True lovers of horses will delight in the beauty of this prize-winning six-horse Clydesdale team. They participate in the "Wings of a Century" Pageant daily and are also on exhibition in their own Wilson & Co. stables on the fairgrounds.

History of Wilson & Company, 4100 South Ashland Avenue, Chicago, Illinois.
Wilson & Co. evolved over the years to adapt to a changing market and changing leadership. The business began in 1916 when founder Thomas Edward Wilson took control of the Chicago meat packinghouse Sulzberger & Sons Co. and rebranded it as Wilson & Company. 

By 1917, the Company ranked as one of the 50 largest industrial corporations in the United States and continued to employ thousands of workers at its plant in Chicago until the 1950s.

From its inception, Wilson & Co. has been noted for its progressive policies and efficient methods of operation. It has built an enviable reputation for efficiency of service, integrity, and high business ideals, and the same cardinal company characteristics have been instilled into all of its thousands of employees. 

Wilson & Co. held several subsidiaries that utilized animal by-products to manufacture sporting goods, pharmaceuticals, and industrial chemicals. Ashland Manufacturing ─ a subsidiary of Sulzberger & Sons Co. established in 1913 ─ manufactured athletic gear under the Thomas E. Wilson brand and became Wilson Sporting Goods in 1931.

The Company's headquarters are in Chicago, with other plants and branch houses throughout the United States, Canada and Europe. In 1916, Mr. Wilson founded the Company, heading it until 1934, when his son, Edward F. Wilson, succeeded him. The elder, Mr. Wilson, was then elected chairman of the Board.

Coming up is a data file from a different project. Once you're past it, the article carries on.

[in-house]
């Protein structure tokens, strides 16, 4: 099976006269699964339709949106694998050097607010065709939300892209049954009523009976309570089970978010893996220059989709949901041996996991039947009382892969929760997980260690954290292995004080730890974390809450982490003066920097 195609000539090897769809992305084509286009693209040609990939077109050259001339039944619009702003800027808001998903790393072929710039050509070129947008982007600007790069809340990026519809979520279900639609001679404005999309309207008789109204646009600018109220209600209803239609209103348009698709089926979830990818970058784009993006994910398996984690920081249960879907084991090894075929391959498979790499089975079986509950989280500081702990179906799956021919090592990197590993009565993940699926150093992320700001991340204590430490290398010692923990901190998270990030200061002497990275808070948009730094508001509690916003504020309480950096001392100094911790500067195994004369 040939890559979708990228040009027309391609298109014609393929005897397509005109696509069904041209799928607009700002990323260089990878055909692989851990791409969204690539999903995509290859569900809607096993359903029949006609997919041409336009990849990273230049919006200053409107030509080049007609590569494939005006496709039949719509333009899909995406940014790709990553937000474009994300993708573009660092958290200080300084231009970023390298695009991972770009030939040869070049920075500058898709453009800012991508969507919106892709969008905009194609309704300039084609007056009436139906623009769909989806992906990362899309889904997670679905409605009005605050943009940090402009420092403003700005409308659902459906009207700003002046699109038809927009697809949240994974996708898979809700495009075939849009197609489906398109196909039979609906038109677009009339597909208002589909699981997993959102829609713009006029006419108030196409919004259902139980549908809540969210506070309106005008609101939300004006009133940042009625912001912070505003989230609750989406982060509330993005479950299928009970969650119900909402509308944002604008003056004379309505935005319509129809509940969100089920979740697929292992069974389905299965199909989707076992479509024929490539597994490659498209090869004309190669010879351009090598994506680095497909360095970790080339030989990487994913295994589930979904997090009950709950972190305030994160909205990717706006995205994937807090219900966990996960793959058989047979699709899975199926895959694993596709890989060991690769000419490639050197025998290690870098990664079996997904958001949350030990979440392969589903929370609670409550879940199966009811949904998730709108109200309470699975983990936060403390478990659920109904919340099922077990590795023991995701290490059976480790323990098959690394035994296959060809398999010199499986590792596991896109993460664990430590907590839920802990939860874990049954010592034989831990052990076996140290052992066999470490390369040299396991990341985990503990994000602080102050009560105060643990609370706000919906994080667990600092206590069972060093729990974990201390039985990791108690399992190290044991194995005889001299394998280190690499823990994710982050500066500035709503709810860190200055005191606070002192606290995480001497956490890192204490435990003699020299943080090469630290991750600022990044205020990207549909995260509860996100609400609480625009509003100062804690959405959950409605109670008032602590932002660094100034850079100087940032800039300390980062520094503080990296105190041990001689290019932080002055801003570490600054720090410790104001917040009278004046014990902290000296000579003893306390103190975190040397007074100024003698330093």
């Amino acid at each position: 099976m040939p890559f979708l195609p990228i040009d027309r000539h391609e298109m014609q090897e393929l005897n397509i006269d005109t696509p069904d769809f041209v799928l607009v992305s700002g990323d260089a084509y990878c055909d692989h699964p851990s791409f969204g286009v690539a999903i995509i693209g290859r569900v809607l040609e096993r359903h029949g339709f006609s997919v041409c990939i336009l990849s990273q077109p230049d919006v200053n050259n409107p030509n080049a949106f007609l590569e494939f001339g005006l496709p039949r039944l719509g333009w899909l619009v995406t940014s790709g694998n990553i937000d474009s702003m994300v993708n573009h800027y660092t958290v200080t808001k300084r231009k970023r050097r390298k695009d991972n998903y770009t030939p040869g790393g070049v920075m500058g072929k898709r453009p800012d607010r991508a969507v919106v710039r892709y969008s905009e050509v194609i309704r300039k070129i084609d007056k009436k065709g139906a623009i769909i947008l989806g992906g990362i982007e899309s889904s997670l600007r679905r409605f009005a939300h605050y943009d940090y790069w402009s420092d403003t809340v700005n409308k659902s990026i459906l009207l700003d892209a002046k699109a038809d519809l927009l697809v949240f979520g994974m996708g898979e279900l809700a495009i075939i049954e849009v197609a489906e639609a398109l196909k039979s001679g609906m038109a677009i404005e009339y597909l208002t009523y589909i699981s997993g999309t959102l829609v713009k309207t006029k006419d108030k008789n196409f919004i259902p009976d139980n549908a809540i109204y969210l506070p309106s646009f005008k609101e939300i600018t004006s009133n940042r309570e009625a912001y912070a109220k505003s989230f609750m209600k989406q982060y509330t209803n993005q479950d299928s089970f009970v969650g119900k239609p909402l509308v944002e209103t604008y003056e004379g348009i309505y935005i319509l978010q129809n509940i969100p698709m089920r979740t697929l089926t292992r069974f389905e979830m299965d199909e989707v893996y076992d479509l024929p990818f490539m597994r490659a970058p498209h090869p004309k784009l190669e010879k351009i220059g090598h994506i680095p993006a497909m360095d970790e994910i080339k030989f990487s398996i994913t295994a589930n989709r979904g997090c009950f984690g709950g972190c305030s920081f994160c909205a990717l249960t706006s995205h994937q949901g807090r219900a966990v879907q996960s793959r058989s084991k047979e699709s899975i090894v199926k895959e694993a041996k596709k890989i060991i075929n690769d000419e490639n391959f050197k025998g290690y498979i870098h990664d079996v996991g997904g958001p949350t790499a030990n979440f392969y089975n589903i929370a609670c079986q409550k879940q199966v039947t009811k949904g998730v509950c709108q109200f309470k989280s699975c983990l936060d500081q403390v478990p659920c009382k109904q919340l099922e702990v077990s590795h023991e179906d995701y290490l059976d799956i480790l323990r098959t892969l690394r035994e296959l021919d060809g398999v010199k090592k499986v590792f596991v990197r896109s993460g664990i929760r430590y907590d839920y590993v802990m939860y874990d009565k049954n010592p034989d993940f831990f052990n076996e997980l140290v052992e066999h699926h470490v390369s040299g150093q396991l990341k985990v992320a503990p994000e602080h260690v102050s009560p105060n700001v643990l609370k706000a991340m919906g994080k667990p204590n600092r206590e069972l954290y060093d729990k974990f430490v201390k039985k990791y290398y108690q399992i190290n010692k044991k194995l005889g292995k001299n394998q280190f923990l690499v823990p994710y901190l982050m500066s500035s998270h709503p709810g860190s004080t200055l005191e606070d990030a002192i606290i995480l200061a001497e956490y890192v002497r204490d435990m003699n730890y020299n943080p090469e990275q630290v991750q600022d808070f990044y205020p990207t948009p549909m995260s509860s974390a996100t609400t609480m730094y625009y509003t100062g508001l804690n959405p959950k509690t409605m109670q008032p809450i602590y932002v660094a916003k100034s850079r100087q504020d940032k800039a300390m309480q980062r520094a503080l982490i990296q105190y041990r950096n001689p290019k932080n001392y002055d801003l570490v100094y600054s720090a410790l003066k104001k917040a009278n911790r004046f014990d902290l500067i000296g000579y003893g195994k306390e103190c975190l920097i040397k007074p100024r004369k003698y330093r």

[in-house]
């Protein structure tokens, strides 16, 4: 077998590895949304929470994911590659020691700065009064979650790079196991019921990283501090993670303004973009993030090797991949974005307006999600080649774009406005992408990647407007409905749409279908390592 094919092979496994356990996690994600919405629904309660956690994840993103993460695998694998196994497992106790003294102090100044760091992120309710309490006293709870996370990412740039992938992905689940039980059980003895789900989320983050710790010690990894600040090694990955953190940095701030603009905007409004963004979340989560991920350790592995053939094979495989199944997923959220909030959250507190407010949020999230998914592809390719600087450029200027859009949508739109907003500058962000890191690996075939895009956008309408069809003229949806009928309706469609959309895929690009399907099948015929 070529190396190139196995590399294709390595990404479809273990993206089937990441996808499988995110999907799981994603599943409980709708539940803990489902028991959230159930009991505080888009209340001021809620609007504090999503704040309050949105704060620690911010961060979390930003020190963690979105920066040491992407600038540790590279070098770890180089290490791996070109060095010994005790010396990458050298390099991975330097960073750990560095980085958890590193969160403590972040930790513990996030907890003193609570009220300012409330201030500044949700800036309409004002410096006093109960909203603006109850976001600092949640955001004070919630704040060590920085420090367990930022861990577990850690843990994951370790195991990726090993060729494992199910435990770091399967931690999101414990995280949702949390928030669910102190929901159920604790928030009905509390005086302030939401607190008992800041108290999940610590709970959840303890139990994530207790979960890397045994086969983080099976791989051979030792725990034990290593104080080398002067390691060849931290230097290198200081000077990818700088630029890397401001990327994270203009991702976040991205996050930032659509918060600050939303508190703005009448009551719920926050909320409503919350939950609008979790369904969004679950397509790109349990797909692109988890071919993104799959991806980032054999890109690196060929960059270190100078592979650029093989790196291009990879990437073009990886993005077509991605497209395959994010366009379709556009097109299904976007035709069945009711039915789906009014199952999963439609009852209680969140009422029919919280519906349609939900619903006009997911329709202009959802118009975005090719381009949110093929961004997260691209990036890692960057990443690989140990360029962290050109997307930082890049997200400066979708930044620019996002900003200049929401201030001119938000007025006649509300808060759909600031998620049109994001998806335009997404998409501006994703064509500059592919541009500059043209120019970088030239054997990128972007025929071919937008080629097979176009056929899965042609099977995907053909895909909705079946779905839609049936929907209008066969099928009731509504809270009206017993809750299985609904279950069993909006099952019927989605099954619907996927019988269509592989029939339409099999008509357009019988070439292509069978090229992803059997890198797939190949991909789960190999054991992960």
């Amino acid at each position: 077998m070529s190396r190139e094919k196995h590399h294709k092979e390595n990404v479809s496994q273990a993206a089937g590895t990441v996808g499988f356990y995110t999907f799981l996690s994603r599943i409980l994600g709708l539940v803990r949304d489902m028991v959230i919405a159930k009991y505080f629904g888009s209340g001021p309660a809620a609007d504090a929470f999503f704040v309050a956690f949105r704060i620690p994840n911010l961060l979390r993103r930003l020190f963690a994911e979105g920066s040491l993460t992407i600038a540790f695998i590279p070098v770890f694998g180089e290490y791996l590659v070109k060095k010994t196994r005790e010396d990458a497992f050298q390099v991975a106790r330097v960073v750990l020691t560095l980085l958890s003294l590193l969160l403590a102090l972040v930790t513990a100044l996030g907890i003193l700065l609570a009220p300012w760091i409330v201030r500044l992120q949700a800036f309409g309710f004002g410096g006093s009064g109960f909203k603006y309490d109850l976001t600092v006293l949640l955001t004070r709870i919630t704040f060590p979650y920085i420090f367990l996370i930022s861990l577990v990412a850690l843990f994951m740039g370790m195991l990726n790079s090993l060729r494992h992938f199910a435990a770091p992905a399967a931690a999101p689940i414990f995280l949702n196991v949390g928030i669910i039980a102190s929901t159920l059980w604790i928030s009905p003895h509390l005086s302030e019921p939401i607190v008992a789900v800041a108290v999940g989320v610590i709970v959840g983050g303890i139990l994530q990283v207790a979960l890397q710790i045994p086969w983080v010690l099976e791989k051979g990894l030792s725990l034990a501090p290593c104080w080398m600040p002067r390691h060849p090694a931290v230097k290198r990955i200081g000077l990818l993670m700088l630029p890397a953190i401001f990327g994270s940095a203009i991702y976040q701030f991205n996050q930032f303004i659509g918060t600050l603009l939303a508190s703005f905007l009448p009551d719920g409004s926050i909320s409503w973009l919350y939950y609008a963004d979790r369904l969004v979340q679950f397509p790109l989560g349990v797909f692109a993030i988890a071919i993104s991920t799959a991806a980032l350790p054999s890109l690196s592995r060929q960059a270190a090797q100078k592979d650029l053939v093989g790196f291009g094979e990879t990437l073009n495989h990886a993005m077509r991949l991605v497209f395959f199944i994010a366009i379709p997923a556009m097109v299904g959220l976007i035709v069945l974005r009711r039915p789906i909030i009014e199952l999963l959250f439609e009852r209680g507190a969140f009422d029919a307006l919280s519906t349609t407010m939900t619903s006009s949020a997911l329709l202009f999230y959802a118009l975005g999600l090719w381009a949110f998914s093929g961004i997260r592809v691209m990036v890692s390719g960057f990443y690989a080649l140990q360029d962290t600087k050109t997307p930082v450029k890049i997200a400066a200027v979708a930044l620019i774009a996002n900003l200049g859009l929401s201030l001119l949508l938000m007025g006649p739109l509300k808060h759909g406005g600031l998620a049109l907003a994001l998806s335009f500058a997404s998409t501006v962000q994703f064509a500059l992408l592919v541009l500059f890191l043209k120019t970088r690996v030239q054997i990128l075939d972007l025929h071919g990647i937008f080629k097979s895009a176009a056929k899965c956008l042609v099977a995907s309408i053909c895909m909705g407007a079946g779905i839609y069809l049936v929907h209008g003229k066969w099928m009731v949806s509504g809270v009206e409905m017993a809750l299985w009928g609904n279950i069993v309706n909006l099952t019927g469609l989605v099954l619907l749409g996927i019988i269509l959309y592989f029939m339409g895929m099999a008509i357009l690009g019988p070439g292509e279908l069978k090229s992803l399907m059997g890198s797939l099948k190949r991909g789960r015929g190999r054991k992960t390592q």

Wilson & Co. full-page advertisement for "Wilson's Certified Brand Catsup and Chili Sauce," 1918.

Wilson's meat-packing plants are located in Chicago, Kansas City, Los Angeles, Oklahoma City, New York City, Albert Lea, Minnesota, Cedar Rapids, Iowa, and Nebraska City, Nebraska. Wilson & Co.'s Butter and Cheese factories are located at Abilene, Lubbock and Amarillo, Texas; Wichita, Kansas, Altus, Oklahoma City, Blackwell and McAlester, Oklahoma; Ottumwa, Cedar Rapids, Eagle Grove and Reinbeck, Iowa; Dixon and Lanark, Illinois.

The Company has upwards of 90 branch houses in the United States, in addition to the plants as mentioned above, and has branches, subsidiaries and agents in the United Kingdom, Norway, Sweden, and Denmark, as well as at other points in Continental Europe, Mediterranean Countries, South America, Central America, the West Indies, Mexico, Canada and Newfoundland, China, the Canary Islands, Singapore, Bangkok, Siam, Manila, and Batavia. There are approximately 25,000 persons employed by the Company, of which upwards of 1,000 are salesmen.